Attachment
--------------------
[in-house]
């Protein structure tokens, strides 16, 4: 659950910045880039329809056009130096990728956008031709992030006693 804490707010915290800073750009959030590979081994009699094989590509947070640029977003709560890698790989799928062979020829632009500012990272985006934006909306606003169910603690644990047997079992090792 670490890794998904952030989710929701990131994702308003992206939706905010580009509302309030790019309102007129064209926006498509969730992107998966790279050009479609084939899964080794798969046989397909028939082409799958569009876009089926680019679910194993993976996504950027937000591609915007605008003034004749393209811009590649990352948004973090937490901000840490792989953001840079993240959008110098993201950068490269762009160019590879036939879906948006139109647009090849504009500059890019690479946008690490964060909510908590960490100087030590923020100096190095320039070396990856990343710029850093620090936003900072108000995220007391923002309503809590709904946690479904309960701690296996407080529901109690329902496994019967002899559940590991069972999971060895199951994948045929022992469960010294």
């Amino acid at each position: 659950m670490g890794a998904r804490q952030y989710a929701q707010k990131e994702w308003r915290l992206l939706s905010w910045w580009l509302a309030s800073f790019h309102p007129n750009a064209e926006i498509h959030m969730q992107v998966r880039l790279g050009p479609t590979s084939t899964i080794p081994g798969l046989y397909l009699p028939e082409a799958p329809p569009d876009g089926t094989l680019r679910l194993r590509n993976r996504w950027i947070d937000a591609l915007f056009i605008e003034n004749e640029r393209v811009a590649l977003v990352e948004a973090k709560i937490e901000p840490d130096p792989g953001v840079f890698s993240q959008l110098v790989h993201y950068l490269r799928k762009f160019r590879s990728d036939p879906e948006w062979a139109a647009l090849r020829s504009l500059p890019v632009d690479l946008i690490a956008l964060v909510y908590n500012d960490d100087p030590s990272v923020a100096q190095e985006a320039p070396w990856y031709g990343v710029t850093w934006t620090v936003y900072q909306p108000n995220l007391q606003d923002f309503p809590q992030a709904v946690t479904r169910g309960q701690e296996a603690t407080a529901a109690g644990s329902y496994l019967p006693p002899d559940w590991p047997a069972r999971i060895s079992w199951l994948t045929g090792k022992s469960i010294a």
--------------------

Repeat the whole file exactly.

[in-house]
């Protein structure tokens, strides 16, 4: 659950910045880039329809056009130096990728956008031709992030006693 804490707010915290800073750009959030590979081994009699094989590509947070640029977003709560890698790989799928062979020829632009500012990272985006934006909306606003169910603690644990047997079992090792 670490890794998904952030989710929701990131994702308003992206939706905010580009509302309030790019309102007129064209926006498509969730992107998966790279050009479609084939899964080794798969046989397909028939082409799958569009876009089926680019679910194993993976996504950027937000591609915007605008003034004749393209811009590649990352948004973090937490901000840490792989953001840079993240959008110098993201950068490269762009160019590879036939879906948006139109647009090849504009500059890019690479946008690490964060909510908590960490100087030590923020100096190095320039070396990856990343710029850093620090936003900072108000995220007391923002309503809590709904946690479904309960701690296996407080529901109690329902496994019967002899559940590991069972999971060895199951994948045929022992469960010294």
């Amino acid at each position: 659950m670490g890794a998904r804490q952030y989710a929701q707010k990131e994702w308003r915290l992206l939706s905010w910045w580009l509302a309030s800073f790019h309102p007129n750009a064209e926006i498509h959030m969730q992107v998966r880039l790279g050009p479609t590979s084939t899964i080794p081994g798969l046989y397909l009699p028939e082409a799958p329809p569009d876009g089926t094989l680019r679910l194993r590509n993976r996504w950027i947070d937000a591609l915007f056009i605008e003034n004749e640029r393209v811009a590649l977003v990352e948004a973090k709560i937490e901000p840490d130096p792989g953001v840079f890698s993240q959008l110098v790989h993201y950068l490269r799928k762009f160019r590879s990728d036939p879906e948006w062979a139109a647009l090849r020829s504009l500059p890019v632009d690479l946008i690490a956008l964060v909510y908590n500012d960490d100087p030590s990272v923020a100096q190095e985006a320039p070396w990856y031709g990343v710029t850093w934006t620090v936003y900072q909306p108000n995220l007391q606003d923002f309503p809590q992030a709904v946690t479904r169910g309960q701690e296996a603690t407080a529901a109690g644990s329902y496994l019967p006693p002899d559940w590991p047997a069972r999971i060895s079992w199951l994948t045929g090792k022992s469960i010294a």